Basic Buddhism

The Truth of Suffering

The Buddha’s discovery of the solution to the problem of suffering began with therecognition that life is suffering. This is the first of the Four Noble Truths. If people examine their own experiences or look at the world around them, they will see that life is full of suffering. Suffering may be Physical or Mental

 Physical Suffering
 Physical suffering takes many forms. People must have observed at one time or another, how their aged relatives suffer. Most of these aged suffer aches and pains in their joints and many find it hard to move about by themselves. With advancing age, the elderly find life difficult because they cannot see, hear or eat properly. The pain of disease, which strikes young and old alike, is unbearable, and the pain of death brings much grief and suffering. Even the moment of birth gives pain both to the mother and the child that is born.

 The truth is that suffering of birth, old age, sickness and death are unavoidable. Some fortunate people may now be enjoying relatively happy and carefree lives, but it is only a matter of time before they , too, will experience suffering. What is worse, this suffering must be borne alone.

 Mental Suffering
 Beside physical suffering, there are also various forms of mental suffering. People feel sad, lonely or depressed when they lose someone they love through separation or death. They feel irritated or uncomfortable when they are forced to be company of those whom they dislike or those who are unpleasant. People also suffer when they unable to satisfy their limitless needs and wants.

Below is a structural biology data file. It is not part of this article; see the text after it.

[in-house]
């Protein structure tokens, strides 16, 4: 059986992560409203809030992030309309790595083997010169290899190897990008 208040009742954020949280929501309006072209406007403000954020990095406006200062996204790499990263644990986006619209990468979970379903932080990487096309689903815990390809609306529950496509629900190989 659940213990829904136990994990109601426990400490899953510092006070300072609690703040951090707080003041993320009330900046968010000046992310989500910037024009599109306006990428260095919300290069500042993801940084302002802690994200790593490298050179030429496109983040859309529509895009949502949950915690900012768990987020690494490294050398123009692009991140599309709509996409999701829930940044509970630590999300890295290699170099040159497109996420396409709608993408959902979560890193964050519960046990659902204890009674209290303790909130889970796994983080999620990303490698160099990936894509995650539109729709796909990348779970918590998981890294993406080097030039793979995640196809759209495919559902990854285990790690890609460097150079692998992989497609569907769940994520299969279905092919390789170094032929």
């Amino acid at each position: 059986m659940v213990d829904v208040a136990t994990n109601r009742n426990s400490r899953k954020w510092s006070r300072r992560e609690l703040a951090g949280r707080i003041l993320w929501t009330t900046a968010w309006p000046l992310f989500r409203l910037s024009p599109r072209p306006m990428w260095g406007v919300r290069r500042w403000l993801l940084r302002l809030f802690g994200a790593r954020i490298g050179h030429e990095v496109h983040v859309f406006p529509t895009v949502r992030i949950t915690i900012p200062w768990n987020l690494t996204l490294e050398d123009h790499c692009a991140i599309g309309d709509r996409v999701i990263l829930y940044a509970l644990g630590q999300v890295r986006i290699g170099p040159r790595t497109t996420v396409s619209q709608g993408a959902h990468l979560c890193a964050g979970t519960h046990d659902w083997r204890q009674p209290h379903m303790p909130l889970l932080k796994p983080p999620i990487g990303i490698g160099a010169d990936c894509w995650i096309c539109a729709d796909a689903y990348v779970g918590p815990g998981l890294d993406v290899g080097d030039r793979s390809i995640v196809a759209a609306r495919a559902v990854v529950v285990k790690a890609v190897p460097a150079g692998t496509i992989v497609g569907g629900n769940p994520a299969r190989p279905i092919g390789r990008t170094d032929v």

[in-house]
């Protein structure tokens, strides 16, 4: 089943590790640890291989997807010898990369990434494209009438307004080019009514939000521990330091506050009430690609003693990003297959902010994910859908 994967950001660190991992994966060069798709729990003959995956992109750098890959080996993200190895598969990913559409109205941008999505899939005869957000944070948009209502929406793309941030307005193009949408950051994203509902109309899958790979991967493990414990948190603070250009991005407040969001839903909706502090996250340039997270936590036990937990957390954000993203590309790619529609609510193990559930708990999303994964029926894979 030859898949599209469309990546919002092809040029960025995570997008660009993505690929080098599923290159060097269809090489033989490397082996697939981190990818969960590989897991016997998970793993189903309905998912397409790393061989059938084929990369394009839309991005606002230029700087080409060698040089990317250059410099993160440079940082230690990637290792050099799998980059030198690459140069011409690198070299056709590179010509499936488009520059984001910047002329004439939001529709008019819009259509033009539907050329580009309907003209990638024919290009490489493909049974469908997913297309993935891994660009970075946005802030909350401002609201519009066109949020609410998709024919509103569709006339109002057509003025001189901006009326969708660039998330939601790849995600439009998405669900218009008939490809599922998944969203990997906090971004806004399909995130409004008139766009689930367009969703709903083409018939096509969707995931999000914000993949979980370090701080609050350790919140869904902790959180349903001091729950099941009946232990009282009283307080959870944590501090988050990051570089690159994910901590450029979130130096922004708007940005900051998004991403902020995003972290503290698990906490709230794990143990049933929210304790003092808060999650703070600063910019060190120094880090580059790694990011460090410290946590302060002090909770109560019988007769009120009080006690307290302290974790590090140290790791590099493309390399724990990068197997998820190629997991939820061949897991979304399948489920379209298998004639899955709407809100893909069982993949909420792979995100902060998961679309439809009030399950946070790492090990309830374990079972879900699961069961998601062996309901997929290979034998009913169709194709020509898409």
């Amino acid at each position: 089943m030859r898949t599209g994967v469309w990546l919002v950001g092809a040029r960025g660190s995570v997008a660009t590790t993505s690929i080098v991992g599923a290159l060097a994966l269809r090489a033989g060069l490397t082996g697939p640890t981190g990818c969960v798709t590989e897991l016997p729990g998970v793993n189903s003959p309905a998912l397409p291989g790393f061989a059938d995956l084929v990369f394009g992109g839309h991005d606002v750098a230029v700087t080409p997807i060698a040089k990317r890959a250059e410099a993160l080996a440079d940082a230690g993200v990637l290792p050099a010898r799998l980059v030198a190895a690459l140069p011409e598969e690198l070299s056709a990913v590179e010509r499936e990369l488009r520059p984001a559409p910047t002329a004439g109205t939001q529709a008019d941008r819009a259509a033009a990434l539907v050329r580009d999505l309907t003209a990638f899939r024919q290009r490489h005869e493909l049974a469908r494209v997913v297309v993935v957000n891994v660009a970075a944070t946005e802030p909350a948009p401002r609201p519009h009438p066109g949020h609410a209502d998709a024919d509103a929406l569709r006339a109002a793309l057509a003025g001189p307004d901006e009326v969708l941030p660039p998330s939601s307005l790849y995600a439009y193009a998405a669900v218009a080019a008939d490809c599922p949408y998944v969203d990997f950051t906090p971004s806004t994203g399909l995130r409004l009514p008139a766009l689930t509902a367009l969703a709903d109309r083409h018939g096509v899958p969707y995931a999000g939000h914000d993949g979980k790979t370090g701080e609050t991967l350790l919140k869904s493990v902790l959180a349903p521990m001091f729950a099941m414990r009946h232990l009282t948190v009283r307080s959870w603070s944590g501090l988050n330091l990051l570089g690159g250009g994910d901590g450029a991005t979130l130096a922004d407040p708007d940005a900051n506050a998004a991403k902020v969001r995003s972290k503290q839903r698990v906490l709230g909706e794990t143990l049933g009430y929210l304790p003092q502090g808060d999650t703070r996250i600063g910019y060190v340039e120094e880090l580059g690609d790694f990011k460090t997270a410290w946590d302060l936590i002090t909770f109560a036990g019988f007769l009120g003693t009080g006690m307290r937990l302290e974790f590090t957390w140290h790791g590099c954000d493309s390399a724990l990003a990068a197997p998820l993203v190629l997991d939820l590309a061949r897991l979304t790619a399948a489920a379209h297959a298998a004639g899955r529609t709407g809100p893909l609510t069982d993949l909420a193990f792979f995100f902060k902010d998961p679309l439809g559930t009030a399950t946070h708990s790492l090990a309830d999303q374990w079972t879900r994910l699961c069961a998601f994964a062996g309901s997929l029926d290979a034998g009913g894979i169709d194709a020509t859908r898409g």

Happiness in Life

When the Buddha said that there is suffering in life, He did not deny that there is happiness also. On the contrary, He spoke of various kinds of happiness, such as the happiness of friendship, the happiness of family life, and so on. But all these kinds of happiness are impermanent and when one loses them, one suffers. For example, one may like a pleasant and charming person and enjoy his or her company. But when one is separated from that person, the happiness turns into suffering. One suffers because of one’s attachment to pleasures that do not last.People often remain unaware of the inevitable sufferings of life because they are distracted by temporary pleasures.

The Causes of Suffering

The Buddha had observed that life is suffering. Before He Could find a solution to the problem of suffering in life, He had first to look for the cause of suffering. The Buddha was just like a good doctor who first observes a patient’s symptoms and identifies the cause of the illness before prescribing a cure. The Buddha discovered that the direct causes of suffering are desire or craving, and ignorance. This is the truth of the cause of suffering, which is the Second Noble Truth.

 CRAVING
 Craving is the deep-seated desire that all living beings have for the pleasures of the senses, and for life itself. For instance, people always seek to enjoy good food, entertainment and pleasant company. Yet none of these can give them complete and lasting satisfaction. After the fine meal has been eaten , the beautiful music heard and the pleasant company shared, one is still not content. One would like to enjoy these pleasures again and again, and for as long as possible.